Hide
        Jesse Orloff added a comment -

        This bug may be related to similar issue I have been having.

        When I have a compound pointcut expression in the form of:

        "target(something.Here) and !bean(somebean)"

        ["target(" from above can be replaced with "@target" or "@within" and possibly others (I have only tested these three). The "!" negation character can also be replaced with "not", and the two sub expressions can switch positions around the "and".]

        the expression always appears to evaluate to false. That is it never matches anything.

        It is a relatively significant issue for me that I can't use negation in my expressions when I use target, @target, or @within.

        Has there been any update to this particular bug?

        Show
        Jesse Orloff added a comment - This bug may be related to similar issue I have been having. When I have a compound pointcut expression in the form of: "target(something.Here) and !bean(somebean)" ["target(" from above can be replaced with "@target" or "@within" and possibly others (I have only tested these three). The "!" negation character can also be replaced with "not", and the two sub expressions can switch positions around the "and".] the expression always appears to evaluate to false. That is it never matches anything. It is a relatively significant issue for me that I can't use negation in my expressions when I use target, @target, or @within. Has there been any update to this particular bug?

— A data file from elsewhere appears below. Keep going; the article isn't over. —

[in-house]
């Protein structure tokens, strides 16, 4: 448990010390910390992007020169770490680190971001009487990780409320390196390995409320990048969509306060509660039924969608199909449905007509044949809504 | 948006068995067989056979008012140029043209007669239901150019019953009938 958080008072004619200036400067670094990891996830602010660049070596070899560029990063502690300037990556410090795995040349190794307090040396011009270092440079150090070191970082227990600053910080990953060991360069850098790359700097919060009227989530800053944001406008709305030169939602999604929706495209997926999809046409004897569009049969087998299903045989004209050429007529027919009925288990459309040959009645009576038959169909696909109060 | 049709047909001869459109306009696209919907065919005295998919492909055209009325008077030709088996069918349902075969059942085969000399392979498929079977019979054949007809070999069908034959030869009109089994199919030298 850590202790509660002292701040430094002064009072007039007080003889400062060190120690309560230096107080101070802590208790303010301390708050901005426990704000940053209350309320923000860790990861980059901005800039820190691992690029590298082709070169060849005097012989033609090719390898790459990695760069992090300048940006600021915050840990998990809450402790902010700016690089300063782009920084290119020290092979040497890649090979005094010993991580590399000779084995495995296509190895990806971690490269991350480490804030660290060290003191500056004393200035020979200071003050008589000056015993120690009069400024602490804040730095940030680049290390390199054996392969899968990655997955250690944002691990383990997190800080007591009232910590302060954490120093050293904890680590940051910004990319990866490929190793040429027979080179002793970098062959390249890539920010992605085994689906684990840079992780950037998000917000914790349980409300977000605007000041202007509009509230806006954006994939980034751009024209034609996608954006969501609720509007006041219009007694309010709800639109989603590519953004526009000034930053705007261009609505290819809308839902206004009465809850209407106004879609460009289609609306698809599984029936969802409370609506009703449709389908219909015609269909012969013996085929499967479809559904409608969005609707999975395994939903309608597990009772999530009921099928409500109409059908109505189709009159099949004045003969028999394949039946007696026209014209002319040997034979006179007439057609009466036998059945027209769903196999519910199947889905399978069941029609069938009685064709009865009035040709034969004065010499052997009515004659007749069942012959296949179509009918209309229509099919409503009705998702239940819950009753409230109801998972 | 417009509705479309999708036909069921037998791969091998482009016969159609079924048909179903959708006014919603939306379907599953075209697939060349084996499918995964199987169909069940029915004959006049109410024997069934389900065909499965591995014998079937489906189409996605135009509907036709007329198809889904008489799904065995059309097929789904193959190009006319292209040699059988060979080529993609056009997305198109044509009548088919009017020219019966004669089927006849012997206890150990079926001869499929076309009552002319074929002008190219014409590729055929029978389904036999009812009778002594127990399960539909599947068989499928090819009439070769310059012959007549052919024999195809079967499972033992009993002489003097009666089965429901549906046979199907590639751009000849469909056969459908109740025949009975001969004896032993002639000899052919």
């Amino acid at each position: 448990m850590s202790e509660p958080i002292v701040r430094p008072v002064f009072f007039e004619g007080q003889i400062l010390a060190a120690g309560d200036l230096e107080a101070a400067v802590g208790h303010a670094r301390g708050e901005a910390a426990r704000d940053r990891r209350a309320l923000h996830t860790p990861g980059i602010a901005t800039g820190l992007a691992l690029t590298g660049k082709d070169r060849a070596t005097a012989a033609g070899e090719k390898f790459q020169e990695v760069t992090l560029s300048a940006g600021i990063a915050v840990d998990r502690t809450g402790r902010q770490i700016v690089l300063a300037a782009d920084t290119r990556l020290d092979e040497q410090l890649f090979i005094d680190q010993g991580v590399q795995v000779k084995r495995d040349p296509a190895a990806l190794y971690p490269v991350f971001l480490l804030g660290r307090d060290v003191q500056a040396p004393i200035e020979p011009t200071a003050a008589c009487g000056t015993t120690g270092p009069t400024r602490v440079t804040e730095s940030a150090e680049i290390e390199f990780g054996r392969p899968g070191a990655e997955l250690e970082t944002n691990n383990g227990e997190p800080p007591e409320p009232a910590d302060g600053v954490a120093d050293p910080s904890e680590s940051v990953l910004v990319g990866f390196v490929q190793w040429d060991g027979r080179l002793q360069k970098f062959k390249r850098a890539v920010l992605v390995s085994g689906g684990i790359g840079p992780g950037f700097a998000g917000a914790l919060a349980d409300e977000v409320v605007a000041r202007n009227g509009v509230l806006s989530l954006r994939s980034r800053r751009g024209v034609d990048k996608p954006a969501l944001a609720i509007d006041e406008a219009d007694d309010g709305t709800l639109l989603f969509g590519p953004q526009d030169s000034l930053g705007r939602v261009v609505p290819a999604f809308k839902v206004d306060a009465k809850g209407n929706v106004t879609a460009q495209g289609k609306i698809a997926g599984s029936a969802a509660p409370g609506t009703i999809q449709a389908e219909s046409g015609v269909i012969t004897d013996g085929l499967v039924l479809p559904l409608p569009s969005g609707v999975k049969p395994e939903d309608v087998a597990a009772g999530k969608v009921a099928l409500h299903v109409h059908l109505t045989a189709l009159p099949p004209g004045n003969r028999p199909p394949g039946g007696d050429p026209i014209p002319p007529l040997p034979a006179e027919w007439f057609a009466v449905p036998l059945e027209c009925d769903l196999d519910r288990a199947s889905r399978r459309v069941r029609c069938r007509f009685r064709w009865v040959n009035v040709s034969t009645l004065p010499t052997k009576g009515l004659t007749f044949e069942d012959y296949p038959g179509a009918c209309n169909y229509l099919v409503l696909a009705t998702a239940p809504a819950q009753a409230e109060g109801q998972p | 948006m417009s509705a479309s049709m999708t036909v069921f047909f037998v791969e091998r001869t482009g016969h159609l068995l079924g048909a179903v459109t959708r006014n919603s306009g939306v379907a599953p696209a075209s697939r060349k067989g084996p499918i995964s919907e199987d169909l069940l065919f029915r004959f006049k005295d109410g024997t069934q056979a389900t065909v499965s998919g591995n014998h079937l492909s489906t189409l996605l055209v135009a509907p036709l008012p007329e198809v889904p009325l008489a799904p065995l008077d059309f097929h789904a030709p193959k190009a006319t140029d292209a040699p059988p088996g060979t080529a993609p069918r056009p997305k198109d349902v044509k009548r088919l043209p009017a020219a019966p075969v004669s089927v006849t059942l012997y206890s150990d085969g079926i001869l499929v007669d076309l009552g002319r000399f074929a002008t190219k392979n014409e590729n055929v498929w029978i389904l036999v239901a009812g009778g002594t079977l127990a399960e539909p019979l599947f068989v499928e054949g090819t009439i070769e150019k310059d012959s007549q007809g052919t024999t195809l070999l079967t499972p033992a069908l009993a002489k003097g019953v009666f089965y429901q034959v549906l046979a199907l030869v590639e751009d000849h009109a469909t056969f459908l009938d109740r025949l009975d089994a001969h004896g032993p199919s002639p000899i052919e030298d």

Hide
        Andy Clement added a comment -

        There hasn't been an update.

        Are you using an interface with target()? (and perhaps hitting issues around my previous comment)

        The bean designator is purely a spring extension - we have no AspectJ tests for it (but I'm sure there are spring ones). Do things behave if you simply use the bean piece? (i.e. don't use the target component). If it is the bean piece playing up then that is likely to be a new bug.

        Show
        Andy Clement added a comment - There hasn't been an update. Are you using an interface with target()? (and perhaps hitting issues around my previous comment) The bean designator is purely a spring extension - we have no AspectJ tests for it (but I'm sure there are spring ones). Do things behave if you simply use the bean piece? (i.e. don't use the target component). If it is the bean piece playing up then that is likely to be a new bug.